Currently I'm developing a project that basically is built with ASP.NET Web API. The membership system I'm using is ASP.NET Identity. The only problem I'm seeing with this is that the membership system is being highly coupled with the API I'm bulding.

In that case I've thought on bulding interfaces to expose the membership system functionalities the app needs and then use dependency injection to inject the current Identity system.

The only thing is that on all the time I've been looking on the internet about authentication and authorization in ASP.NET I've never seem this done. So I've started to wonder whether this is or not a good practice.

Is this a good practice or no? If not, why?

  • The membership system is in it self decoupled...what makes you think otherwise? – deostroll Apr 27 '14 at 3:08
  • Well, I thought on the same lines of data and entity framework. Althought I'm using EF, I know that there is NHibernate, and also other ways to persist data like NoSQL. So, I abstract this with repositories so that if I need to change the specific EF for some other thing it is easy. I thought the same should be done with membership systems. – user1620696 Apr 27 '14 at 3:18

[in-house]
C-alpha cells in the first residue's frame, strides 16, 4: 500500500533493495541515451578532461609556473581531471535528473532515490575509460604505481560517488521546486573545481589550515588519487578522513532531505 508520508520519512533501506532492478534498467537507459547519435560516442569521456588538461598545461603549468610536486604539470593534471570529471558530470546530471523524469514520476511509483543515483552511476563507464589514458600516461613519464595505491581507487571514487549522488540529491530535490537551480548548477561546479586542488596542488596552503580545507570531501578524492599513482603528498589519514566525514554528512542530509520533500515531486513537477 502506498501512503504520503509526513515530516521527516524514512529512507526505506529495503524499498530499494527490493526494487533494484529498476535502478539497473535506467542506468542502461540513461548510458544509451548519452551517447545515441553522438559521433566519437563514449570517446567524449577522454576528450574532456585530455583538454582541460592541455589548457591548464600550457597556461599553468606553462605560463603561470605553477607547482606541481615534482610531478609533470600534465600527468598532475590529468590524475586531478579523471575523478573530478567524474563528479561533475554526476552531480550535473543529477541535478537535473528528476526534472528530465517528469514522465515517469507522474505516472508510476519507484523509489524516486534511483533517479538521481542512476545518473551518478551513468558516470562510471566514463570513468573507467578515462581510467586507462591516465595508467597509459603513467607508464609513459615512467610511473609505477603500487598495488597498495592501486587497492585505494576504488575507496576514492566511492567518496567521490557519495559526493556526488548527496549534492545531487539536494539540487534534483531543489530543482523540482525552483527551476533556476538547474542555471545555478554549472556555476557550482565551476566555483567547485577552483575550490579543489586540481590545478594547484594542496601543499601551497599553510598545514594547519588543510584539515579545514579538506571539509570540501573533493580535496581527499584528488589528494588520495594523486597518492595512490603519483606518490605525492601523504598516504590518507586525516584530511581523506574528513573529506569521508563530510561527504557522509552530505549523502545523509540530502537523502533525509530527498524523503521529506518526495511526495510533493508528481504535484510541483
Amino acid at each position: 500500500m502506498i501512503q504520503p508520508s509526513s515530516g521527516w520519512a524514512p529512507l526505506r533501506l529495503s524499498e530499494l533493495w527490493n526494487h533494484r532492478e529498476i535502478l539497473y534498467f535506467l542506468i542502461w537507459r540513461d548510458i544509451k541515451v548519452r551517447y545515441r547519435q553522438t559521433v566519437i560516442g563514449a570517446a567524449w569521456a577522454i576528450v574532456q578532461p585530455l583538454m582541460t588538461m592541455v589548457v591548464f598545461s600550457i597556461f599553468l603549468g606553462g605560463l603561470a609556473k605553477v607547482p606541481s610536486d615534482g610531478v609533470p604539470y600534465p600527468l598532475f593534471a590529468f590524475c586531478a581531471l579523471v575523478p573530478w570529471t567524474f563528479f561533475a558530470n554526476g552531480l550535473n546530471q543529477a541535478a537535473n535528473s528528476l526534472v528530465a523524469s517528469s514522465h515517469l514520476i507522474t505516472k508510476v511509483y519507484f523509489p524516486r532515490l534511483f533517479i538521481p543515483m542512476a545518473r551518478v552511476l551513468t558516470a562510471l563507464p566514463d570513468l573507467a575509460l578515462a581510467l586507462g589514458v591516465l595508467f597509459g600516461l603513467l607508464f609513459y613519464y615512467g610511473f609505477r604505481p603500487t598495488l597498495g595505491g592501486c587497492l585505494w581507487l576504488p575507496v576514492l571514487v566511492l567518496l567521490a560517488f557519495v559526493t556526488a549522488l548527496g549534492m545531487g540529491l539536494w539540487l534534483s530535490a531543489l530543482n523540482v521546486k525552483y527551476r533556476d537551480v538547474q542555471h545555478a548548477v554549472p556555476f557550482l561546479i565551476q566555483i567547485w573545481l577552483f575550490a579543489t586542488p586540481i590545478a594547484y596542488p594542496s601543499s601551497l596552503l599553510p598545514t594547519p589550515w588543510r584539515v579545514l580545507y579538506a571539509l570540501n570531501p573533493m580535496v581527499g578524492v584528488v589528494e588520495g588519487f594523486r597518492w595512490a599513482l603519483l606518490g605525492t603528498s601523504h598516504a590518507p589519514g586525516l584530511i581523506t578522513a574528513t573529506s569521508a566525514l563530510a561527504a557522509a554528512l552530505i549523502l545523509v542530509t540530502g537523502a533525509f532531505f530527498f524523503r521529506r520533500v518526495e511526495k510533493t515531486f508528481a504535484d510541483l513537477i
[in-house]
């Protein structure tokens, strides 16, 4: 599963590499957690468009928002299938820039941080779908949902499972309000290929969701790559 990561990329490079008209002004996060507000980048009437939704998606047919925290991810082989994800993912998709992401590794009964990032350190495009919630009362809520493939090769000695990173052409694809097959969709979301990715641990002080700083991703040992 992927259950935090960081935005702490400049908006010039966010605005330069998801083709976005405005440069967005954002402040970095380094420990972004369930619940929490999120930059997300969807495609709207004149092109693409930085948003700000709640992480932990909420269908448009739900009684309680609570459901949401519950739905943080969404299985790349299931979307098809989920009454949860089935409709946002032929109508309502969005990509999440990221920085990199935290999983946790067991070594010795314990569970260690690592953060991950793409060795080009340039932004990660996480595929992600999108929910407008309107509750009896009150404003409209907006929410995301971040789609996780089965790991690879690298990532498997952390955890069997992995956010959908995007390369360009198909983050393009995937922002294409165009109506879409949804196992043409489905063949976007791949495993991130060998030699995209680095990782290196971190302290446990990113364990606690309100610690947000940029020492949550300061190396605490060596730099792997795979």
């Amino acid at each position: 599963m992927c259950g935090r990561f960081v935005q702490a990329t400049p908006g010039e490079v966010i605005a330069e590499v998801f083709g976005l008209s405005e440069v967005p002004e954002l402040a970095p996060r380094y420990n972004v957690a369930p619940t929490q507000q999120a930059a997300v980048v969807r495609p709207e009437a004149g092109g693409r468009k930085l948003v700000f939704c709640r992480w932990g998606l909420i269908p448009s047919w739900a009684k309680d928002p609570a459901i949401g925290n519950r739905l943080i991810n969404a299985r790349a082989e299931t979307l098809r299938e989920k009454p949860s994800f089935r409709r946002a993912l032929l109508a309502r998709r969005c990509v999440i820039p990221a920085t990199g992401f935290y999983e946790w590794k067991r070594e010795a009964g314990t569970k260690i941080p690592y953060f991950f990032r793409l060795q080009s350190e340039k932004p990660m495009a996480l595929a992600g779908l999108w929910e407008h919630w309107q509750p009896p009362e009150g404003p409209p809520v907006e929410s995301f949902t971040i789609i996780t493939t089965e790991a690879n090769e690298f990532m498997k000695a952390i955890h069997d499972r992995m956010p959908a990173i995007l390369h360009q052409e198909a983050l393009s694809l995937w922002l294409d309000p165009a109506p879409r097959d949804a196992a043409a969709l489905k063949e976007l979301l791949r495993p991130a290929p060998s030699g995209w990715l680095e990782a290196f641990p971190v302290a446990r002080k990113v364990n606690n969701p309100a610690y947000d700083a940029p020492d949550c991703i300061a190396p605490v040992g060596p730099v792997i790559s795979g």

Asp.net membership provider is decoupled in itself. In fact it is an implementation of MembershipProvider base class. SqlMembershipProvider is a concrete implementation of the former.

Is decoupling membership a good practice? -> Yes.

Decoupling is generally good for making the functionality reusable for diverse clients. Tomorrow if some android clients want to make use of the authentication module it can, provided it is exposed over http via wcf or web api. Writing software for wcf/webapi forces us to make our logic a decoupled and independent on it own to some debatable degree.

But a more important question is, is it practical? Can you implement this in the software you are trying to create? That is a call one should take after accessing how quickly you want to deliver the software. So once you start thinking on these lines, though the prospect of your code being used up by clients in other technology might seem cool, its actually bad for the budget or delivery concerns. Hence you might not go for decoupling to such degree.

But if you are using the framework provided feature, the mechanism is already decoupled for you. It obviously states this is a good practice. In other words, one can argue its already there because it is a good practice.

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